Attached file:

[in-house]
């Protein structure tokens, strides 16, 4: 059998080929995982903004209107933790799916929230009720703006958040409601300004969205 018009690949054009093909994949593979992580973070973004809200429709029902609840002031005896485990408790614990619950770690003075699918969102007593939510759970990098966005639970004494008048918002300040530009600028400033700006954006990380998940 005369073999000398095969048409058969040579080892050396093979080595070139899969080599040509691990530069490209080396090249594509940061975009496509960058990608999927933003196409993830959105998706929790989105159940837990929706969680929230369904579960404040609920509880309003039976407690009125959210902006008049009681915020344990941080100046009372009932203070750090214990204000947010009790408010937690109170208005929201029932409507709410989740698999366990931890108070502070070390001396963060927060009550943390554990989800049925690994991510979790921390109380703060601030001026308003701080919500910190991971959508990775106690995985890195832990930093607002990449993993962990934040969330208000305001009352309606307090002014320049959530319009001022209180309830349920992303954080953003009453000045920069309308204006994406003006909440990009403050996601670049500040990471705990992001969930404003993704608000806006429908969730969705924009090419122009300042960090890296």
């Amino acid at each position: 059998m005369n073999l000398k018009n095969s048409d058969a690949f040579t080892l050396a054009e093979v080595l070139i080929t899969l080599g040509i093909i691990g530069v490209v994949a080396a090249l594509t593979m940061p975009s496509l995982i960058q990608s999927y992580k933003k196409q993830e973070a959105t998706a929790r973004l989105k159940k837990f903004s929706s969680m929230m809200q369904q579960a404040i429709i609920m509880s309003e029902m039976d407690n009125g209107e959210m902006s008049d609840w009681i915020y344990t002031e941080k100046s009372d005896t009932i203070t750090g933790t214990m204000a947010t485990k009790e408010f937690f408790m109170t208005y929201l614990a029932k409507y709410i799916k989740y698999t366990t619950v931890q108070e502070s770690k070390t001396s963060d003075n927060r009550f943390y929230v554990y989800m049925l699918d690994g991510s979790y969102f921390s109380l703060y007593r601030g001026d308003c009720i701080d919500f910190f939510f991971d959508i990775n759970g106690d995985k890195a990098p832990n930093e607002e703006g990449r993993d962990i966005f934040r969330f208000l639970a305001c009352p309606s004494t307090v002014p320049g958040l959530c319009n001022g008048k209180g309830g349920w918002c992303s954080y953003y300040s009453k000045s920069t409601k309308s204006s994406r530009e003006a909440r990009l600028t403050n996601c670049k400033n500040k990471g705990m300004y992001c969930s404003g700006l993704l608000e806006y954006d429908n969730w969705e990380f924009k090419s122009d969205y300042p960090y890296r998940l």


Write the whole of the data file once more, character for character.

[in-house]
């Protein structure tokens, strides 16, 4: 059998080929995982903004209107933790799916929230009720703006958040409601300004969205 018009690949054009093909994949593979992580973070973004809200429709029902609840002031005896485990408790614990619950770690003075699918969102007593939510759970990098966005639970004494008048918002300040530009600028400033700006954006990380998940 005369073999000398095969048409058969040579080892050396093979080595070139899969080599040509691990530069490209080396090249594509940061975009496509960058990608999927933003196409993830959105998706929790989105159940837990929706969680929230369904579960404040609920509880309003039976407690009125959210902006008049009681915020344990941080100046009372009932203070750090214990204000947010009790408010937690109170208005929201029932409507709410989740698999366990931890108070502070070390001396963060927060009550943390554990989800049925690994991510979790921390109380703060601030001026308003701080919500910190991971959508990775106690995985890195832990930093607002990449993993962990934040969330208000305001009352309606307090002014320049959530319009001022209180309830349920992303954080953003009453000045920069309308204006994406003006909440990009403050996601670049500040990471705990992001969930404003993704608000806006429908969730969705924009090419122009300042960090890296």
């Amino acid at each position: 059998m005369n073999l000398k018009n095969s048409d058969a690949f040579t080892l050396a054009e093979v080595l070139i080929t899969l080599g040509i093909i691990g530069v490209v994949a080396a090249l594509t593979m940061p975009s496509l995982i960058q990608s999927y992580k933003k196409q993830e973070a959105t998706a929790r973004l989105k159940k837990f903004s929706s969680m929230m809200q369904q579960a404040i429709i609920m509880s309003e029902m039976d407690n009125g209107e959210m902006s008049d609840w009681i915020y344990t002031e941080k100046s009372d005896t009932i203070t750090g933790t214990m204000a947010t485990k009790e408010f937690f408790m109170t208005y929201l614990a029932k409507y709410i799916k989740y698999t366990t619950v931890q108070e502070s770690k070390t001396s963060d003075n927060r009550f943390y929230v554990y989800m049925l699918d690994g991510s979790y969102f921390s109380l703060y007593r601030g001026d308003c009720i701080d919500f910190f939510f991971d959508i990775n759970g106690d995985k890195a990098p832990n930093e607002e703006g990449r993993d962990i966005f934040r969330f208000l639970a305001c009352p309606s004494t307090v002014p320049g958040l959530c319009n001022g008048k209180g309830g349920w918002c992303s954080y953003y300040s009453k000045s920069t409601k309308s204006s994406r530009e003006a909440r990009l600028t403050n996601c670049k400033n500040k990471g705990m300004y992001c969930s404003g700006l993704l608000e806006y954006d429908n969730w969705e990380f924009k090419s122009d969205y300042p960090y890296r998940l």